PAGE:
Tokyo Ghost Stations – Manseibashi
Part two of this post is here, showing the inside of the renovated station.
Tokyo is world famous for its extensive network of trains, bullet trains, subways, street cars, trams and trolley buses. You can’t walk far in Tokyo without finding some sort of public transport on rails. Considering that Tokyo has been nearly destroyed several times over in the last couple of centuries it is not surprising to learn there are quite a few “ghost stations” in the city, stations that for one reason or other was abandoned, destroyed or even just forgotten.
The biggest and most famous of these ex-stations was the massive Manseibashi station very near today’s Akihabara station. Manseibashi station is named after the nearby bridge which was named by the then governer of Tokyo, Tadahiro Okubo, who wanted to call it Yorozuyobashi (Yorozuyo Bridge), however, the name was too complicated even for the locals, so an alternative reading of the kanji was used instead, and morphed into the present name, Manseibashi.
The station was built in impressive red brick, almost as grand as its little brother, Tokyo Station, and opened in 1912 as an extension into the city from Tachikawa – Shinjuku line. Both Manseibashi station and Tokyo station was designed with the grand Amsterdam station in mind by the same architect, Tatsuno Kingo. The original Manseibashi station building was almost completely destroyed in the great Kanto Earthquake of 1923 and only the station platform was left standing. The station was rebuilt to a much smaller scale, since both Kanda and Akihabara station had opened in the meantime and the Manseibashi station was seeing fewer and fewer passengers. The subway system also expanded, and a subway station with the same name was built on the other side of the river but was closed in 1931. The train station was closed and torn down in 1943.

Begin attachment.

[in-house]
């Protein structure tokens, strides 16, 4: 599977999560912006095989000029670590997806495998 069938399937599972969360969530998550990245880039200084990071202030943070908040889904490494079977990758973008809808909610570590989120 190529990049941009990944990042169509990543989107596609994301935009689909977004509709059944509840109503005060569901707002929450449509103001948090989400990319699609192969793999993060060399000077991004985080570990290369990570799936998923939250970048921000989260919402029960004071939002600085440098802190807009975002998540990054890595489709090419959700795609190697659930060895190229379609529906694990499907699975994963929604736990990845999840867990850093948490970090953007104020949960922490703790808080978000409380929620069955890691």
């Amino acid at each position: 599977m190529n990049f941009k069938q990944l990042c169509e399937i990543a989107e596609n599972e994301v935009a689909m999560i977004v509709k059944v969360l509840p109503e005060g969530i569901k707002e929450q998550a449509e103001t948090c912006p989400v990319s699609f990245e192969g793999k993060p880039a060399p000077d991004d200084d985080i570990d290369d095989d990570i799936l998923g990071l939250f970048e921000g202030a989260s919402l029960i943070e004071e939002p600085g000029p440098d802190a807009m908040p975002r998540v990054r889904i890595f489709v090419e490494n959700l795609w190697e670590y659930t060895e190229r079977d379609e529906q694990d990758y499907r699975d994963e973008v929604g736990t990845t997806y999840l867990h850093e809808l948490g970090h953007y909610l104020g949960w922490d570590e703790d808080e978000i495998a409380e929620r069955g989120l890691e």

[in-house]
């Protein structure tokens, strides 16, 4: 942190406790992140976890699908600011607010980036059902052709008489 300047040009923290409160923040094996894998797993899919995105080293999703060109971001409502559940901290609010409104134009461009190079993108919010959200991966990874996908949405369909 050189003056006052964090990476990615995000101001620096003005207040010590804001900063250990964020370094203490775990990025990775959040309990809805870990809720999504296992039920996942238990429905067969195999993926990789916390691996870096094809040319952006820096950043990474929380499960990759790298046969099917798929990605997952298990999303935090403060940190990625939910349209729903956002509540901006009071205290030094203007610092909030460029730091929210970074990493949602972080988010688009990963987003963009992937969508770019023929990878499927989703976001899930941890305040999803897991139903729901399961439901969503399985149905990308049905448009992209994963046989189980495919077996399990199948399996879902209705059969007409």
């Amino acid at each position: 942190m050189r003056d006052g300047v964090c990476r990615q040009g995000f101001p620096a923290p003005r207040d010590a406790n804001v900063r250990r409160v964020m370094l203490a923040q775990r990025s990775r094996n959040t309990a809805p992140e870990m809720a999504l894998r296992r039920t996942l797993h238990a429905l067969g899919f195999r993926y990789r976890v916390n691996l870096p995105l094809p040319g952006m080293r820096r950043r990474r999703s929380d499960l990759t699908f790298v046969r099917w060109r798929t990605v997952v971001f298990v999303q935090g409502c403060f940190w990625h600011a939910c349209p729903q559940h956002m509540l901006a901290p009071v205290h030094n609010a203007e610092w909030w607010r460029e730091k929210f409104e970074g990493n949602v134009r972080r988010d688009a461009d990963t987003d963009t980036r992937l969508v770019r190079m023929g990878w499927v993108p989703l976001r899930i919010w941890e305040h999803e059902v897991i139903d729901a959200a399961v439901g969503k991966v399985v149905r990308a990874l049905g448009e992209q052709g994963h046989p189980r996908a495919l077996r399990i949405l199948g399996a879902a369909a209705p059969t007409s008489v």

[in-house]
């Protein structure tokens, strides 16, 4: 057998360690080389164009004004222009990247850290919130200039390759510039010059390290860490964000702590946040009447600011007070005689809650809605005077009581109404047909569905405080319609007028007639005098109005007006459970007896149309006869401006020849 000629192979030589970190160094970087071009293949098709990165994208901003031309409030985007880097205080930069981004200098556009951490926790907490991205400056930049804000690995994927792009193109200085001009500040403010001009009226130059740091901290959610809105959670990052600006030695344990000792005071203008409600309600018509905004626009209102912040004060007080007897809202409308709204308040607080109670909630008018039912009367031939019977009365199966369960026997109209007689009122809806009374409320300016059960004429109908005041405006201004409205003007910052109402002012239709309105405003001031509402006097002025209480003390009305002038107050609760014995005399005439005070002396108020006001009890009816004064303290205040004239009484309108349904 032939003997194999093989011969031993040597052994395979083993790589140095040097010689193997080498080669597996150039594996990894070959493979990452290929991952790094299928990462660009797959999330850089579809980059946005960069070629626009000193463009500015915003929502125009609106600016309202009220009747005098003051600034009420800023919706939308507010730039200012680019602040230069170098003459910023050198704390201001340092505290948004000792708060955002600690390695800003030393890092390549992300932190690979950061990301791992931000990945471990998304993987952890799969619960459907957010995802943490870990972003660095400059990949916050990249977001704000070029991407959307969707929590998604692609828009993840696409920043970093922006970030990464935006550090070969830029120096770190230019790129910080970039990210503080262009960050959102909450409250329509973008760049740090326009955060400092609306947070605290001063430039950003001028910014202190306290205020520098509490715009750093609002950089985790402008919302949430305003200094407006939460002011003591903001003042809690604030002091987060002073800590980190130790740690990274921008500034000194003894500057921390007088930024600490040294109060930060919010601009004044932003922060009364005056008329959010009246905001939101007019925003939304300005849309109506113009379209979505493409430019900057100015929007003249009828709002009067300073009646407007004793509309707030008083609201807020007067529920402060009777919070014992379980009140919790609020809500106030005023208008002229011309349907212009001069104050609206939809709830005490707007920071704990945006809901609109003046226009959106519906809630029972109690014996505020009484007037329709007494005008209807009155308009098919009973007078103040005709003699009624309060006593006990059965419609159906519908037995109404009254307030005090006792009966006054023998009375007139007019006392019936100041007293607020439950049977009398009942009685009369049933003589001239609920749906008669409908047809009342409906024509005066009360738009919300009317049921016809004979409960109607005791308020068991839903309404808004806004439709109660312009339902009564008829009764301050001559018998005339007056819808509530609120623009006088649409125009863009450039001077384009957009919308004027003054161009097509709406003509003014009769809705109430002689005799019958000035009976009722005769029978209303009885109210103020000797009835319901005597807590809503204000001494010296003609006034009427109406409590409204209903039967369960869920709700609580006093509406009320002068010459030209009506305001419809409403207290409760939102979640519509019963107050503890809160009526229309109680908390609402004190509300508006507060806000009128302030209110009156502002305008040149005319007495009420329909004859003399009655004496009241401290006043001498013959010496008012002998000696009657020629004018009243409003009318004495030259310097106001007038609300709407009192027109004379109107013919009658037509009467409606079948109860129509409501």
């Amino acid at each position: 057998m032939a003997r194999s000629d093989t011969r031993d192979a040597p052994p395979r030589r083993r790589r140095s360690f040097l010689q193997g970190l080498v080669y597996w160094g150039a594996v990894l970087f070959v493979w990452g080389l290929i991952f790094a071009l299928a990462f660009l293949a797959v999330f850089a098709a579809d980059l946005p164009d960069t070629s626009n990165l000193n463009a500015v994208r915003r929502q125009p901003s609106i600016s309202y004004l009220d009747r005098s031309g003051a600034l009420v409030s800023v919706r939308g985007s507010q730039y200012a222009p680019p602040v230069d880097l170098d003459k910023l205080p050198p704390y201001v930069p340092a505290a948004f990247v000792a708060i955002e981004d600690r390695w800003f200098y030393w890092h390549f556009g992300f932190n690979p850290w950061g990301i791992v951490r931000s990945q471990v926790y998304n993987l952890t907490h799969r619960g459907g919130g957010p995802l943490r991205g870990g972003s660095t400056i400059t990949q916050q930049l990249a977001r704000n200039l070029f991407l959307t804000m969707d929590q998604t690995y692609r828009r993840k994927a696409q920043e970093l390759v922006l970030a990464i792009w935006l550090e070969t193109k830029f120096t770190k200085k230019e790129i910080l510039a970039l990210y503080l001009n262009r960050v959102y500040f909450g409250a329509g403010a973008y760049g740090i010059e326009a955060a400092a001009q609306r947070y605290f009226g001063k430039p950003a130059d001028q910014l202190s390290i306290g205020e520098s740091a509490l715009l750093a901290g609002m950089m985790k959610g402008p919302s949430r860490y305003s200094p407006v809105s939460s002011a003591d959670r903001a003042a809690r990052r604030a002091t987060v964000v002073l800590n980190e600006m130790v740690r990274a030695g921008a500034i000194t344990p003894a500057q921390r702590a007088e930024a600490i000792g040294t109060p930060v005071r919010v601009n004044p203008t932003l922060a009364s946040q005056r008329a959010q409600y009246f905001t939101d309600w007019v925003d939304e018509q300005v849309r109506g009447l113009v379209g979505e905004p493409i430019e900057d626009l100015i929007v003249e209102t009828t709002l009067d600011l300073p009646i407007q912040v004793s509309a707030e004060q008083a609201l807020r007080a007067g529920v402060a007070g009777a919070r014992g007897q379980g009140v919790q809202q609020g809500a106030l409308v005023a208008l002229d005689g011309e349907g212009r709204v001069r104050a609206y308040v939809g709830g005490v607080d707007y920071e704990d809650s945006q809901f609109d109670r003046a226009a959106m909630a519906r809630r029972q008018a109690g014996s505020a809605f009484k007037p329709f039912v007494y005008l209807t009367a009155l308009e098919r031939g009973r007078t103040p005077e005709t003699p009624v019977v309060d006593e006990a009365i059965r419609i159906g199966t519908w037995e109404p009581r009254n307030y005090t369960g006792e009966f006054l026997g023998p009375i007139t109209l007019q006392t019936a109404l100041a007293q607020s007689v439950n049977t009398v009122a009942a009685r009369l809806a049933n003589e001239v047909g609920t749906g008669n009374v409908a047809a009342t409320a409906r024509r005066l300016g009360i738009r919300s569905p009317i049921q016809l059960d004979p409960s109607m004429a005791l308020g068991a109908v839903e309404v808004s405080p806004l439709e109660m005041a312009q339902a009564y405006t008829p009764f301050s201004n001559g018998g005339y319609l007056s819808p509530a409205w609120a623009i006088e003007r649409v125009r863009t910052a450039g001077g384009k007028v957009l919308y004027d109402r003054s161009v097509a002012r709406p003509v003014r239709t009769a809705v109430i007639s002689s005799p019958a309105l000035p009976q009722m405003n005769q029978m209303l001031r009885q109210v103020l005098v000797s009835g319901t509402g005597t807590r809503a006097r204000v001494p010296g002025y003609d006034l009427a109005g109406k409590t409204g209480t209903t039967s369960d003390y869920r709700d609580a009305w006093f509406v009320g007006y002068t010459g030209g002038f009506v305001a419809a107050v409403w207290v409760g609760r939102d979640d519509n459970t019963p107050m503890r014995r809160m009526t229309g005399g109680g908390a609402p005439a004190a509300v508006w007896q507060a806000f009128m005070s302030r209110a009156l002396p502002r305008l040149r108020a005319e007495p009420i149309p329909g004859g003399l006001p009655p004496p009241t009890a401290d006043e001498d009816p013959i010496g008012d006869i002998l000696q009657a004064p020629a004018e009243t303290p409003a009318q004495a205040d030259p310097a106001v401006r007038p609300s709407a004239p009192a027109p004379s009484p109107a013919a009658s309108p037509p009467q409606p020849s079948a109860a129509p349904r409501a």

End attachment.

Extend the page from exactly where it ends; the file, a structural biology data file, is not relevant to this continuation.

Today the entrance to the subway station is hidden and even if you are riding on the Ginza line between Suehirocho and Kanda stations the old Manseibashi subway station is extremely hard to spot.
The Chuo line trains continued using the old Manseibashi station tracks though, and if you were alert you could spot the weed overgrown remains of the old station’s platform as you neared Tokyo station on the Chuo line.
The massive ghost platform stood abandoned in the middle of Tokyo for over 60 year until last year, when renovation started on the old platform, and the galleries and basements underneath. It opened a few weeks ago but before I blog about that, I wanted to show you the old derelict platform as it looked in April 2013. More photos of the newly renovated platform gallery to come!
The first photo is taken on the Manseibashi Bridge. The third photo is of one of the many old electronics store that used to be all over Akihabara. The fourth photo is from the spot where the old police box, koban, used to be. It moved in 1993 to an open air architecture museum and is open to the public. The fifth photo is of one of the first post-war high rises in the area, it was hugely popular with youngsters back in the good old days and many older Tokyoites get a bit sentimental if you take them to one of the old restaurants that are still open.